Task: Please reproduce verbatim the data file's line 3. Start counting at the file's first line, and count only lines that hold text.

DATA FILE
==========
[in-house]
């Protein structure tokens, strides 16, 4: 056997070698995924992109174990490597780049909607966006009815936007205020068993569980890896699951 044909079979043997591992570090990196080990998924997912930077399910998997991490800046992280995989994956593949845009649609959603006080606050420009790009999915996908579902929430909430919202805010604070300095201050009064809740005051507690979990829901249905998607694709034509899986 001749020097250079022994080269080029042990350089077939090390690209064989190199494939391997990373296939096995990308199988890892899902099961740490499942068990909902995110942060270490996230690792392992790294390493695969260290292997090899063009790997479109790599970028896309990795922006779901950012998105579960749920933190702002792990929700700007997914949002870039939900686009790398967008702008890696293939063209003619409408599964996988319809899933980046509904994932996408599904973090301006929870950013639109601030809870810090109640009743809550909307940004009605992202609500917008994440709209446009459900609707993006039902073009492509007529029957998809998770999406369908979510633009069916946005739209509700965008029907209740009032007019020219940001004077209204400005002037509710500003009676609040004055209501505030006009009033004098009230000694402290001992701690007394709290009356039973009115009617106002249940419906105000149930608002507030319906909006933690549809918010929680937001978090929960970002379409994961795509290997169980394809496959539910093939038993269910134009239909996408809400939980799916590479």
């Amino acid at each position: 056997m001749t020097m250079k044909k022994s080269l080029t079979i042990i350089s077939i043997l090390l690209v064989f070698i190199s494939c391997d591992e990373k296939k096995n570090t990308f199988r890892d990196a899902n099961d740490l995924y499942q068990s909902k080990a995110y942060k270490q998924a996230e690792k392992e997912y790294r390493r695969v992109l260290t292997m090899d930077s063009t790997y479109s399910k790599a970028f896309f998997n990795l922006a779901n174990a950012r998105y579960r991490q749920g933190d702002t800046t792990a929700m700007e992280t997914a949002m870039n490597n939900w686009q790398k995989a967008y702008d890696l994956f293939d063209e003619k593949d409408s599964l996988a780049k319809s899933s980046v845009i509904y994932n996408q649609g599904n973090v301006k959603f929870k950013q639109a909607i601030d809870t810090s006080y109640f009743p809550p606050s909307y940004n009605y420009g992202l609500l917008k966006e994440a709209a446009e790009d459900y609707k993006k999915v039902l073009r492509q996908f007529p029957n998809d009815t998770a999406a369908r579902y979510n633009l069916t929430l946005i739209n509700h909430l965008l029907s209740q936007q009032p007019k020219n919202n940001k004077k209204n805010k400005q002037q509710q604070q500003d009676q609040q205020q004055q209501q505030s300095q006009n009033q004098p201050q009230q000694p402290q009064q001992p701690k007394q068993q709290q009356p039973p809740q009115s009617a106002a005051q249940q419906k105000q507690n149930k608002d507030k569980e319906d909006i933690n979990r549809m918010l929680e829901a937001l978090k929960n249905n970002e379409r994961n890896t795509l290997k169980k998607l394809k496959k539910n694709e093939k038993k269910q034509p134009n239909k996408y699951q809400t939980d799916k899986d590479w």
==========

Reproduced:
């Amino acid at each position: 056997m001749t020097m250079k044909k022994s080269l080029t079979i042990i350089s077939i043997l090390l690209v064989f070698i190199s494939c391997d591992e990373k296939k096995n570090t990308f199988r890892d990196a899902n099961d740490l995924y499942q068990s909902k080990a995110y942060k270490q998924a996230e690792k392992e997912y790294r390493r695969v992109l260290t292997m090899d930077s063009t790997y479109s399910k790599a970028f896309f998997n990795l922006a779901n174990a950012r998105y579960r991490q749920g933190d702002t800046t792990a929700m700007e992280t997914a949002m870039n490597n939900w686009q790398k995989a967008y702008d890696l994956f293939d063209e003619k593949d409408s599964l996988a780049k319809s899933s980046v845009i509904y994932n996408q649609g599904n973090v301006k959603f929870k950013q639109a909607i601030d809870t810090s006080y109640f009743p809550p606050s909307y940004n009605y420009g992202l609500l917008k966006e994440a709209a446009e790009d459900y609707k993006k999915v039902l073009r492509q996908f007529p029957n998809d009815t998770a999406a369908r579902y979510n633009l069916t929430l946005i739209n509700h909430l965008l029907s209740q936007q009032p007019k020219n919202n940001k004077k209204n805010k400005q002037q509710q604070q500003d009676q609040q205020q004055q209501q505030s300095q006009n009033q004098p201050q009230q000694p402290q009064q001992p701690k007394q068993q709290q009356p039973p809740q009115s009617a106002a005051q249940q419906k105000q507690n149930k608002d507030k569980e319906d909006i933690n979990r549809m918010l929680e829901a937001l978090k929960n249905n970002e379409r994961n890896t795509l290997k169980k998607l394809k496959k539910n694709e093939k038993k269910q034509p134009n239909k996408y699951q809400t939980d799916k899986d590479w």